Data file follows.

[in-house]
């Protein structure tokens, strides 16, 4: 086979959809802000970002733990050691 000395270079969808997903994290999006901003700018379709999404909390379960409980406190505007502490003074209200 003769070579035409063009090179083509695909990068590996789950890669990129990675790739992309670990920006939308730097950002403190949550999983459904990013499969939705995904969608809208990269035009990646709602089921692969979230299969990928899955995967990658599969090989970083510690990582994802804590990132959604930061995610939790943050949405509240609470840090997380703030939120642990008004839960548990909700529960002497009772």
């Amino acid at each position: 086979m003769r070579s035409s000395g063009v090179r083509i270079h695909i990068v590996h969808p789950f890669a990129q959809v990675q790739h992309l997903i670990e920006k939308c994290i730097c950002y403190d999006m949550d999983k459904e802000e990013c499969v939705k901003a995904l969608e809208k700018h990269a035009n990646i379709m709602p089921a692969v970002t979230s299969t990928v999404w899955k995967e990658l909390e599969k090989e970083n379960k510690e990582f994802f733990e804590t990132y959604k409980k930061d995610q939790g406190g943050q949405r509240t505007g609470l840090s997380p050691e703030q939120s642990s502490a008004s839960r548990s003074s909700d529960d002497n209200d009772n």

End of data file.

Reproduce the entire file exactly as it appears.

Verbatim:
[in-house]
């Protein structure tokens, strides 16, 4: 086979959809802000970002733990050691 000395270079969808997903994290999006901003700018379709999404909390379960409980406190505007502490003074209200 003769070579035409063009090179083509695909990068590996789950890669990129990675790739992309670990920006939308730097950002403190949550999983459904990013499969939705995904969608809208990269035009990646709602089921692969979230299969990928899955995967990658599969090989970083510690990582994802804590990132959604930061995610939790943050949405509240609470840090997380703030939120642990008004839960548990909700529960002497009772």
């Amino acid at each position: 086979m003769r070579s035409s000395g063009v090179r083509i270079h695909i990068v590996h969808p789950f890669a990129q959809v990675q790739h992309l997903i670990e920006k939308c994290i730097c950002y403190d999006m949550d999983k459904e802000e990013c499969v939705k901003a995904l969608e809208k700018h990269a035009n990646i379709m709602p089921a692969v970002t979230s299969t990928v999404w899955k995967e990658l909390e599969k090989e970083n379960k510690e990582f994802f733990e804590t990132y959604k409980k930061d995610q939790g406190g943050q949405r509240t505007g609470l840090s997380p050691e703030q939120s642990s502490a008004s839960r548990s003074s909700d529960d002497n209200d009772n």